A European Union proposal to create a new governing body for the Internet has prompted objections from a bipartisan group of U.S. lawmakers.
Four senior members of the U.S. House of Representatives Energy and Commerce Committee sent a letter Thursday to the U.S. Department of State and the U.S. Department of Commerce's National Telecommunications and Information Administration urging the U.S. government to maintain support for current Internet governance.
Assignment of domain names should remain under U.S. authority, with the nonprofit Internet Corporation for Assigned Names and Numbers (ICANN) continuing to have responsibility for allocating IP (Internet Protocol) addresses, the four said.
"Given the Internet's importance to the world's economy, it is essential that the underlying domain name system of the Internet remains stable and secure," the letter said. "As such, the United States should take no action that would have the potential to adversely impact the effective and efficient operation of the domain name system. Therefore, the United States should maintain its historic role in authorizing changes or modifications to the authoritative root zone file."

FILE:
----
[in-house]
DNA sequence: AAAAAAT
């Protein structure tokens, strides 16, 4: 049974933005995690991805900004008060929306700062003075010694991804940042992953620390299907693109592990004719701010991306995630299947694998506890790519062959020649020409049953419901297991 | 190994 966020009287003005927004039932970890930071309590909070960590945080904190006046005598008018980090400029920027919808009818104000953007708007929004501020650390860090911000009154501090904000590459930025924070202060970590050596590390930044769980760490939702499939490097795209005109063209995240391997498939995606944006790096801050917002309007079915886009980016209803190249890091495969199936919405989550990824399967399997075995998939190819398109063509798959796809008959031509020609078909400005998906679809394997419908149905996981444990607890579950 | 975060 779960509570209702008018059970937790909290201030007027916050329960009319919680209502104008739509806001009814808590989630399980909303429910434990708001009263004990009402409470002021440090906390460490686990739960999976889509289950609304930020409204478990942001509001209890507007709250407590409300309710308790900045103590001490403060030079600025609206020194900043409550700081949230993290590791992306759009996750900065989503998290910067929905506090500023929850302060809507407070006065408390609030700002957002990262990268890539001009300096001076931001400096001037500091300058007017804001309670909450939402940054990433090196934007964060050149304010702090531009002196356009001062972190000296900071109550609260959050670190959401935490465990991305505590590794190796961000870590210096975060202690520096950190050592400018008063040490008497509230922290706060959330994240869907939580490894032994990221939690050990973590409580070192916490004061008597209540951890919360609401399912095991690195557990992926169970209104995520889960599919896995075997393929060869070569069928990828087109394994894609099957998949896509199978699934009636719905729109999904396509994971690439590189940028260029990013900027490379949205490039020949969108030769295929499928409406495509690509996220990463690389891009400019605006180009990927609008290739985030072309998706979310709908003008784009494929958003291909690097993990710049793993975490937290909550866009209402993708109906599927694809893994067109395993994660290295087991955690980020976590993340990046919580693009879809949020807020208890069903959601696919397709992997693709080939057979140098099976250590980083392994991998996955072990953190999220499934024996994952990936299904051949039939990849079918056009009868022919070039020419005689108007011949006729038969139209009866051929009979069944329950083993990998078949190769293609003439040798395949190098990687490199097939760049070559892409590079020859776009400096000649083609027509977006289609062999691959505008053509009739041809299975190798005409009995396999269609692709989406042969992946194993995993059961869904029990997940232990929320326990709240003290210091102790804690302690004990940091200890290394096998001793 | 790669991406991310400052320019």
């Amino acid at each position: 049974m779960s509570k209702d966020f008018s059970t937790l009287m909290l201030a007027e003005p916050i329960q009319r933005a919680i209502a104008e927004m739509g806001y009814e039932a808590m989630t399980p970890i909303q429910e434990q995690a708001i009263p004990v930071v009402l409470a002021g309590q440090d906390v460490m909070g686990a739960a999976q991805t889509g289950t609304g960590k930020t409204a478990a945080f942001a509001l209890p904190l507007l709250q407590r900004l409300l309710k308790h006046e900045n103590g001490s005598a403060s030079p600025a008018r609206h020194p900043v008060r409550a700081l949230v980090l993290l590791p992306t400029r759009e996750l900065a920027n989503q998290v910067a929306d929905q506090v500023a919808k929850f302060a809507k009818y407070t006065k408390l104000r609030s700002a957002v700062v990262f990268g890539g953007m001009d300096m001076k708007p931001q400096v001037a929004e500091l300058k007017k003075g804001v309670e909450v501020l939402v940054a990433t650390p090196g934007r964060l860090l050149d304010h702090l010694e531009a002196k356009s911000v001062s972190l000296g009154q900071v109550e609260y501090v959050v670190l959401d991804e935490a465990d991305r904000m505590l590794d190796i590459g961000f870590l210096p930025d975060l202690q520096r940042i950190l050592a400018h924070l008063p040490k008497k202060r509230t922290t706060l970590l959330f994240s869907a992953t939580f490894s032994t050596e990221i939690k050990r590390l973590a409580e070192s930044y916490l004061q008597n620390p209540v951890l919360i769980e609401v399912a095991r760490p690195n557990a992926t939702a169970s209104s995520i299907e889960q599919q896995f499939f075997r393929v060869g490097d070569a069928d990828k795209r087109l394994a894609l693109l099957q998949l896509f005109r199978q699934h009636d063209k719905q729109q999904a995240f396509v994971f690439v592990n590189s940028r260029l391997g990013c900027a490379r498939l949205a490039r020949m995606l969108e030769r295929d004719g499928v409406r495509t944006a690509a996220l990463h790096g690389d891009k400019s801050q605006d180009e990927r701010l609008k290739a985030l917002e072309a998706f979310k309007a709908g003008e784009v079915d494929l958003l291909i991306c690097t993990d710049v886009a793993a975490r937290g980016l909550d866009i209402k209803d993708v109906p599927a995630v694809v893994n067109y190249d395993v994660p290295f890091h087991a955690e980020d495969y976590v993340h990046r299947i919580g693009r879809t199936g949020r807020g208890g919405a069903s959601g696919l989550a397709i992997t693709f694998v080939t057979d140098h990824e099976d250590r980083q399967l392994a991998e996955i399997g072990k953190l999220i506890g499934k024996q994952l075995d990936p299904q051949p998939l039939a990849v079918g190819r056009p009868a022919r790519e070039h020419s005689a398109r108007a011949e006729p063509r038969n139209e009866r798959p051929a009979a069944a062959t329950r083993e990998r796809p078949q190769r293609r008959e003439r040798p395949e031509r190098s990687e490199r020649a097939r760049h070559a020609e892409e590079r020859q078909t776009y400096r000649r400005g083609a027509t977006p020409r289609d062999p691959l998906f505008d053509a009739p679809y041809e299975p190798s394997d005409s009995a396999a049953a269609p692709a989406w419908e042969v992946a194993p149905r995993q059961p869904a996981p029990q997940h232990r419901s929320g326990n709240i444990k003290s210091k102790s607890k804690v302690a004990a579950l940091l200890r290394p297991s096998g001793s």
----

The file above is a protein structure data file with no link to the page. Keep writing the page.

In September, the E.U. split with the U.S. by calling for a new international governing body for the Internet. The E.U. proposal, which would create a new model for allocating IP number blocks, could take away much of ICANN's authority. The E.U. also called for a new forum to address Internet policy issues.
A new international cooperative model is needed because "the Internet is a global infrastructure," Martin Selmayr, spokesman for E.U. Information Society Commissioner Viviane Reding, said in September.
The letter from the four U.S. congressmen didn't directly address the E.U. proposal, but it said the governance of the Internet should not change. The lawmakers signing the letter were Joe Barton, a Texas Republican and the committee's chairman; John Dingell of Michigan, the committee's ranking Democrat; Fred Upton, a Michigan Republican and chairman of the committee's Internet subcommittee; and Edward Markey of Massachusetts, the subcommittee's ranking Democrat.
The Information Technology Association of America (ITAA), a U.S.-based trade group, also said Thursday it opposes the E.U. proposal. The E.U. proposal is an "anti-business position," ITAA President Harris Miller said in a statement.
"Governmental interference threatens to undermine the innovative, robust nature of the Internet," Miller added. "Turning this process into political football between national governments is terrible play calling -- it certainly scores no points with the private sector. We owe the fast and widespread adoption of the Internet to the current system of governance."